|Specimen in Bishop Museum, Honolulu|
The ʻula-ʻai-hāwane (Ciridops anna) was a small Hawaiian honeycreeper, now extinct. The term ʻula-ʻai-hāwane is a Hawaiian phrase translating to "red [bird] that eats hāwane". It was only ever reported from the forested mountains of the Kohala, Hilo and Kona districts on the island of Hawaiʻi. Fossil remains reveal that it (and at least one closely related species, Ciridops tenax) also existed at one time on other Hawaiian islands. The species is named after Anna Dole, wife of Sanford B. Dole.
The average length of the bird was around 11 centimetres (4.3 in). With respect to coloring, the adult was patterned red overall, while the head, throat, and upper back were silvery gray. The crown, wings, breast, shoulder, and tail were black, and the tertials a white color. The legs and bill were yellowish. Immature birds were brownish overall with a bluish-gray breast, black wings and tail, and a greenish-brown back.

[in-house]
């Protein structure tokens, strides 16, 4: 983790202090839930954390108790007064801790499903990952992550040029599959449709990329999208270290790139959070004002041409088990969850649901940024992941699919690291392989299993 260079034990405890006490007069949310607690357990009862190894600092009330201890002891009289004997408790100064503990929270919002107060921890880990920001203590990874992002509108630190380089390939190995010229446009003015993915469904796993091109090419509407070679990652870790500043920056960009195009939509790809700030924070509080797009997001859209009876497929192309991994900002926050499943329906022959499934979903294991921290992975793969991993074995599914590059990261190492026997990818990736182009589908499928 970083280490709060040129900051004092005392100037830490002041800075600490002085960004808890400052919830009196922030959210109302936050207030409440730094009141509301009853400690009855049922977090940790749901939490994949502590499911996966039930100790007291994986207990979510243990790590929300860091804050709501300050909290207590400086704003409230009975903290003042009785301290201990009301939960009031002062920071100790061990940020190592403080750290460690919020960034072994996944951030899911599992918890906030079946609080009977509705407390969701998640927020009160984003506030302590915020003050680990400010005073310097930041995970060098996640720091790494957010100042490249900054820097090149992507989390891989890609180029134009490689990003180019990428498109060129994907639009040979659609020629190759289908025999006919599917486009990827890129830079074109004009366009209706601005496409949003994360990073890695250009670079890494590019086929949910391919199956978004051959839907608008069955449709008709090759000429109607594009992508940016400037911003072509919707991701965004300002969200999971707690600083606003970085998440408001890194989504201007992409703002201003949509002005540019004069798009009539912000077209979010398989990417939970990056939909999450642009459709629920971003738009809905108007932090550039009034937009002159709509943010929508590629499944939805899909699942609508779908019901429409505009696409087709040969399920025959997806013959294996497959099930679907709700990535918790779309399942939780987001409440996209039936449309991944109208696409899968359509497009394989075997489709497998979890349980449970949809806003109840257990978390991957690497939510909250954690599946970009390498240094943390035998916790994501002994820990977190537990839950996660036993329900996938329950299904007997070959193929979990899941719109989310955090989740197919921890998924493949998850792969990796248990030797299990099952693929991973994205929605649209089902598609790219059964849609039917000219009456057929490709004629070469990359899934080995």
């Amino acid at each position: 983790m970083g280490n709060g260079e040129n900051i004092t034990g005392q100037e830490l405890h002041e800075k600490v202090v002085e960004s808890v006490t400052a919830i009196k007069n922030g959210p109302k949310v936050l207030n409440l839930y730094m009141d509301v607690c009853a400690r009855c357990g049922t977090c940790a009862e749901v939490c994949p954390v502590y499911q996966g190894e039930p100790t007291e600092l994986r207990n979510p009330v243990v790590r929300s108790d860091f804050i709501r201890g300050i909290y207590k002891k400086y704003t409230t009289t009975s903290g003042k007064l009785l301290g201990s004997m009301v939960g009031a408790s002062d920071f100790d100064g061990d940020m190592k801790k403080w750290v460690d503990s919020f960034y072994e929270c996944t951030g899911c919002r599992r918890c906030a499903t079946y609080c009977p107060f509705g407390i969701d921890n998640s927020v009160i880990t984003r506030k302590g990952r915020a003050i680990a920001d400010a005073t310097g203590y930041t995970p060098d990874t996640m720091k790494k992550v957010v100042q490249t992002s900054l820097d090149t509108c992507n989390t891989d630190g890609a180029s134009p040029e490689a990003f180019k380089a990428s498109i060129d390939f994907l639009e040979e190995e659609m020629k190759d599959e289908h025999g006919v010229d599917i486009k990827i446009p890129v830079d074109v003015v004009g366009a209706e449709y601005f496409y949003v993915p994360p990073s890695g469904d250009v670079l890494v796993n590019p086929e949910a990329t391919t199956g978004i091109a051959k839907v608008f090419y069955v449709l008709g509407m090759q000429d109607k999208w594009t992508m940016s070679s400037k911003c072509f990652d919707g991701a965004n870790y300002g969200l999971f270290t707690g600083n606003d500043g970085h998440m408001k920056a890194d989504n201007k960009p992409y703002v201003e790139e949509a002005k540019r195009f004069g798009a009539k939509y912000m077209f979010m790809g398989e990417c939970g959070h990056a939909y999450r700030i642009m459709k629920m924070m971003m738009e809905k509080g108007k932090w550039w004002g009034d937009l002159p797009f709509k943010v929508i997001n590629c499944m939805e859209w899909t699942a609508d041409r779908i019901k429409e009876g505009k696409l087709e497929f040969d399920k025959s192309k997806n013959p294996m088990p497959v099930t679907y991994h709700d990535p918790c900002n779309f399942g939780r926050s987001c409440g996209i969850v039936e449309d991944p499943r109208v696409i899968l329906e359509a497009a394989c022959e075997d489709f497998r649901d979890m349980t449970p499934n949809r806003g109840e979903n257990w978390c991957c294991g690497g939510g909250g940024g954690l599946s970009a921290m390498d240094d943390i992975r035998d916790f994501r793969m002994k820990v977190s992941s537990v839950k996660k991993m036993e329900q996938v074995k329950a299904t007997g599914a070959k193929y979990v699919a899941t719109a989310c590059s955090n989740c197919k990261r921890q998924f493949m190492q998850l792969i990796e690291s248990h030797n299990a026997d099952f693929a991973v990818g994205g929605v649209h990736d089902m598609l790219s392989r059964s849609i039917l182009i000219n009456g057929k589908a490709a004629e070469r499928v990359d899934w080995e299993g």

ʻUla-ʻai-hāwane are thought to have fed on the seeds and flowers of the loulu palms Pritchardia affinis, P. beccariana, P. lanigera and P. schattaueri. The bird's name suggests it fed on the unripe fruits (hāwane) frequently. The decline of these palms may have sealed the fate of the bird. As the ʻula-ʻai-hāwane was only ever seen near loulu palms, it may be that they were fully dependent on them for survival. The last confirmed sighting of the bird was in the Kohala Mountains in 1892; a bird apparently sporting the rather distinctive coloration of this species was also seen in 1937, but too briefly to be unequivocally identified. There are only 5 specimens of ʻula-ʻai-hāwane in museums and it was rarely seen by Europeans alive.